Steve McDaniel, a Republican from Parkers Crossroads who serves as deputy speaker of the Tennessee House of Representatives, said Forrest is a notable figure in the state’s history, and the monument should remain where it is now, so that visitors to the Capitol can see it and “react” to it.

McDaniel said the basic purpose of the “Tennessee Heritage Protection Act” that he, along with Senate GOP Caucus Chairman Bill Ketron, sponsored two years ago is to preserve articles of historical remembrance. The law itself was passed as a reaction to the the city of Memphis renaming a local park named after Nathan Bedford Forrest.

“It is there and it is part of our history — it is part of our Tennessee history and it is part of our national history,” McDaniel, who also chairs the House Ethics Committee, said of the Forrest bust at the Capitol in Nashville.

Steve McDaniel, square picIf items that commemorate people and episodes of history are removed because of contemporary political pressures, “we will start forgetting what our history is about, what happened,” said McDaniel, whose bio on the Tennessee General Assembly’s website says that his “interests include southern historic preservation.”

But a number of prominent Tennessee politicians of both partisan persuasions have indicated they in fact support banishing the bust. Their ranks include Republican Gov. Bill Haslam, who in 2013 signed the “Tennessee Heritage Protection Act.” That law won approval in the GOP-dominated Legislature on vote tallies of 69-22 in the House and 26-3 in the Senate.

heritage protection actThe Heritage Protection Act contains different sections covering different types of monuments — and there may be some legal ambiguity, for example, as to whether the NBF bust constitutes a memorial to “the War Between the States,” or rather if it is a statue or monument to a “historical military figure.”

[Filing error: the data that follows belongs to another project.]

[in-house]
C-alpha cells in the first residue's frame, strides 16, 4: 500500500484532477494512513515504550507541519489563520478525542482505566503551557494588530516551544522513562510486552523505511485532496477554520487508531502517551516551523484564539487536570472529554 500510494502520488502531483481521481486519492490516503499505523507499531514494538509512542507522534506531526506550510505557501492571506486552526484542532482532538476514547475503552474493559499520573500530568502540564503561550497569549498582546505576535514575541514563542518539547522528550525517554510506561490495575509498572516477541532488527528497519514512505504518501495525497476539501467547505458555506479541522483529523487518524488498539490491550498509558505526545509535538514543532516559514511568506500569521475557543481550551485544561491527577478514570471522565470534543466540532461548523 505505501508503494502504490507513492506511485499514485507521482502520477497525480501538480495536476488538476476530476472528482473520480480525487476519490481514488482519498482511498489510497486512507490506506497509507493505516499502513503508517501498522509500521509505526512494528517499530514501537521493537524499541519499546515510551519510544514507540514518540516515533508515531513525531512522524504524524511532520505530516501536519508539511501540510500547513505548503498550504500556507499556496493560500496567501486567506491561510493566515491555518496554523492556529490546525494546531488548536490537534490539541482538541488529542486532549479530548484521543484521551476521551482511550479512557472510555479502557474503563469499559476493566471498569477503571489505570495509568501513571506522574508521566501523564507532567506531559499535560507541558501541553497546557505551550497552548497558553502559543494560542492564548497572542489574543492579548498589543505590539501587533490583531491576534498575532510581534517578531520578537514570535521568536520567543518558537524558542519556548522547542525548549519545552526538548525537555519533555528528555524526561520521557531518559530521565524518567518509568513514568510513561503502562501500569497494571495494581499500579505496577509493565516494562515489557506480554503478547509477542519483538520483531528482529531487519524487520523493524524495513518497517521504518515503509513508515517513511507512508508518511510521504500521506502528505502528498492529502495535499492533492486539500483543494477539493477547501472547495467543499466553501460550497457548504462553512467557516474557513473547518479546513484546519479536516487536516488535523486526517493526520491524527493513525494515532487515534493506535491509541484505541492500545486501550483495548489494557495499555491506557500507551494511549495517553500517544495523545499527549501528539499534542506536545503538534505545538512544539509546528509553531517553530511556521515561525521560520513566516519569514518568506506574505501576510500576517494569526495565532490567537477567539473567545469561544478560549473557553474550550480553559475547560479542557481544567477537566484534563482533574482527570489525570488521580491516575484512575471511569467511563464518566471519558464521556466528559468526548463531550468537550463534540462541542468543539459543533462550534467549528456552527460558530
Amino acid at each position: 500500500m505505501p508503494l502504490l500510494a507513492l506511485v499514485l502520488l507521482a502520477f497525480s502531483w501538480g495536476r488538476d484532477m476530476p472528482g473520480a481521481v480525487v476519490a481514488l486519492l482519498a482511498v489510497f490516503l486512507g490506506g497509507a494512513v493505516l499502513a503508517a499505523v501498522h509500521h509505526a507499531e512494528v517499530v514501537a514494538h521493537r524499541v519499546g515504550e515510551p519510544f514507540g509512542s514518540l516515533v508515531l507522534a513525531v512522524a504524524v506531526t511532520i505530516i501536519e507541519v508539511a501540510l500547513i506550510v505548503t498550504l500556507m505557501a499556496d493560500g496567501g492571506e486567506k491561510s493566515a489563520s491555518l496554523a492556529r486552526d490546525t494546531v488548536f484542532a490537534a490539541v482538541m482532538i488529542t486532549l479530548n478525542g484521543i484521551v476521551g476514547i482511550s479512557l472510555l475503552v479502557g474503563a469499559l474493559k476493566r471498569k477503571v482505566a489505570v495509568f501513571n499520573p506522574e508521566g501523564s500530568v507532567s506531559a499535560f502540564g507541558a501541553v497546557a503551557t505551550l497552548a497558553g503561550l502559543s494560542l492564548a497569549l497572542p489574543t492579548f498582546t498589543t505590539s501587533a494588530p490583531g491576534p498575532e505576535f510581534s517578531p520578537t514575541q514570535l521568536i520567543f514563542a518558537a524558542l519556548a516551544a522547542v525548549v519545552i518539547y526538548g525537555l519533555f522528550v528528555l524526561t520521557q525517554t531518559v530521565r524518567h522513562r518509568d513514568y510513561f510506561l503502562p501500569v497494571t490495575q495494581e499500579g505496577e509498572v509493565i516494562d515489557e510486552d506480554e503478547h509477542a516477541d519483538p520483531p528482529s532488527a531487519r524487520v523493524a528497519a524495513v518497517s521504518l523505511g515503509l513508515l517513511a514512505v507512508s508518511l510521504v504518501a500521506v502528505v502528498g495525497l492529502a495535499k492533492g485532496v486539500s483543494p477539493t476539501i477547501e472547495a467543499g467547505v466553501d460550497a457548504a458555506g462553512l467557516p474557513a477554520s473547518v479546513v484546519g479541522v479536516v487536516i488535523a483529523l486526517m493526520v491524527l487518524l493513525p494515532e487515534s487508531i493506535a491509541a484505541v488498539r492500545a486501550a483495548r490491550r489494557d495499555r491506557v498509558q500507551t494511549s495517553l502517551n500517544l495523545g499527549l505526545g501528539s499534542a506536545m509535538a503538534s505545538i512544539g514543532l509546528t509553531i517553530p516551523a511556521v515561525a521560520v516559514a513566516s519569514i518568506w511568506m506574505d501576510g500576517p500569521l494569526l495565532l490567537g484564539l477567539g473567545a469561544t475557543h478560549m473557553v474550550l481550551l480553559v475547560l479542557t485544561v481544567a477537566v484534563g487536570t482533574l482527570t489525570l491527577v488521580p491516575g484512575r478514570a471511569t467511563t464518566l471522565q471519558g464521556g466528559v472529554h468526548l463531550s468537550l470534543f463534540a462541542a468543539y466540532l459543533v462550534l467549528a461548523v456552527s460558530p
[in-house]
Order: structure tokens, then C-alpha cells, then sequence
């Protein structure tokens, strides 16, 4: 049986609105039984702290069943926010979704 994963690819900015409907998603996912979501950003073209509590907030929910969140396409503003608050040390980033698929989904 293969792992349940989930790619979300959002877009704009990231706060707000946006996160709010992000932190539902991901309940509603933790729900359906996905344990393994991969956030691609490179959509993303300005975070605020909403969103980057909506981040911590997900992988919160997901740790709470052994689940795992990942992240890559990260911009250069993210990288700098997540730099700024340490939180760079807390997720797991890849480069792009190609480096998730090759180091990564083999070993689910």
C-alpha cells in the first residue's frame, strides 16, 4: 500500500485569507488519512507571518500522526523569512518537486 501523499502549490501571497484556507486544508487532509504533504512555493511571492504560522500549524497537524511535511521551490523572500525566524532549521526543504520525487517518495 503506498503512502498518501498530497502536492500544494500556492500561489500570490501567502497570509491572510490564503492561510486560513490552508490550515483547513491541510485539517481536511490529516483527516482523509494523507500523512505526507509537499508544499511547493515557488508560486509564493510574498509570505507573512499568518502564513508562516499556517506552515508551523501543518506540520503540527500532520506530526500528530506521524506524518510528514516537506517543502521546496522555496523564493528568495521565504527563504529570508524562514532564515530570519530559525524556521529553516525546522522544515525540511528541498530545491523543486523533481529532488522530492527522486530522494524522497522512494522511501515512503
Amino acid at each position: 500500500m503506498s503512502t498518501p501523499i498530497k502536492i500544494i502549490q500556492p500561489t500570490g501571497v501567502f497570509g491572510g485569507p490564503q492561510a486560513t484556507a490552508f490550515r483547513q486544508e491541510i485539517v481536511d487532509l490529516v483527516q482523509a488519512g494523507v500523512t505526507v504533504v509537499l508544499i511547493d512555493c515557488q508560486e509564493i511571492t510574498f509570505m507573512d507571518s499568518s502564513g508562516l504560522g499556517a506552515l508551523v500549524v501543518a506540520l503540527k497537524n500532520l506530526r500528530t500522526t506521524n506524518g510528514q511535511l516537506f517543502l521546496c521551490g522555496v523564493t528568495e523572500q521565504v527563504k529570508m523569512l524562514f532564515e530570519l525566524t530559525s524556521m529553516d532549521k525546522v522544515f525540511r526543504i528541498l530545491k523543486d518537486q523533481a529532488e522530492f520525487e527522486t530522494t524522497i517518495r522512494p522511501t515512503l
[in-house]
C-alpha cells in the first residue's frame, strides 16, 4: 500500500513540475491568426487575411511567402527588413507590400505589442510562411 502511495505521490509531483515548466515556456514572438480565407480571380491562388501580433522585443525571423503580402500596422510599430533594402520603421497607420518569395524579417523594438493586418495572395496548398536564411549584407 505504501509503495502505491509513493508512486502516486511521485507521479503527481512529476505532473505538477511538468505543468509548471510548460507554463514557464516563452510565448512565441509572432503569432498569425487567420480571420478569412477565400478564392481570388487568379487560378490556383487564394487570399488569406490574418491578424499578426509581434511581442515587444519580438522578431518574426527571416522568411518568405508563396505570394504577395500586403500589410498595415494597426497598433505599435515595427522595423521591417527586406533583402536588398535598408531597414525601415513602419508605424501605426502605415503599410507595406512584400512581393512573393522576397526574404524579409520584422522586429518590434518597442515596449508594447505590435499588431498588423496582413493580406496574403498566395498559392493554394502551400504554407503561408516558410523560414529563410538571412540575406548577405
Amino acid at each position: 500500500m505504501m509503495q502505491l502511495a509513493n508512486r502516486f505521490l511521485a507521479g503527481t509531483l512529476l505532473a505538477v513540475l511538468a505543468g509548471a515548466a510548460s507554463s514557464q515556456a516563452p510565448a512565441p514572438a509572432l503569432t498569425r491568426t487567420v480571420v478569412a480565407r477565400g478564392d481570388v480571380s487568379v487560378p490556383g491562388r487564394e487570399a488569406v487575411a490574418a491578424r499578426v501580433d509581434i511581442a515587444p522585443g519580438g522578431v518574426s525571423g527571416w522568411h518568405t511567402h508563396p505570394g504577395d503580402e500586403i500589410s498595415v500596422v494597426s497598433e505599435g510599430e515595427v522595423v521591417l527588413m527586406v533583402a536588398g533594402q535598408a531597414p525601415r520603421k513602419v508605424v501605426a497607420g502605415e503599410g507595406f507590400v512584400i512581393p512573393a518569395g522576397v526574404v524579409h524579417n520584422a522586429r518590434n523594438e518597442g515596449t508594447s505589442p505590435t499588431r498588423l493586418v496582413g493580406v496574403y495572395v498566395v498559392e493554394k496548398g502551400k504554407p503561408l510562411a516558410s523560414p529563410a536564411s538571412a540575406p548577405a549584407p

McDaniel acknowledged there may be some unintended uncertainty in the way the law is written regarding whether the Tennessee Historical Commission has authority to order the bust removed under a “waiver” provision in the statute. McDaniel said his “intent,” however, was that such decisions must come before the full Legislature.

Democrats generally opposed the Heritage Protection Act when it was up in the Legislature, particularly in the House.

McDaniel drew ire from minority-party and legislative Black Caucus members when he refused to add amendment language to the measure protecting monuments dedicated to 1960s Civil Rights Movement leaders and events. McDaniel said during floor debate at the time that he wanted to keep the measure “narrowed to Tennessee’s military history.”

In wake of the mass-homicide attack last week by a 21-year-old white gunman, apparently motivated by murderous racial animus, that left nine people slain at a black church in Charleston, S.C., there has been a political clamor across the South to purge symbols associated with the Confederacy from public spaces.

In several states, debate has centered around the Confederate flag. In Tennessee, outrage has focused more on commemorations of Forrest — the bust at the Capitol, a statue of the Confederate military commander on private property but highly visible along I-65 in Nashville, and the Nathan Bedford Forrest State Park in Benton County.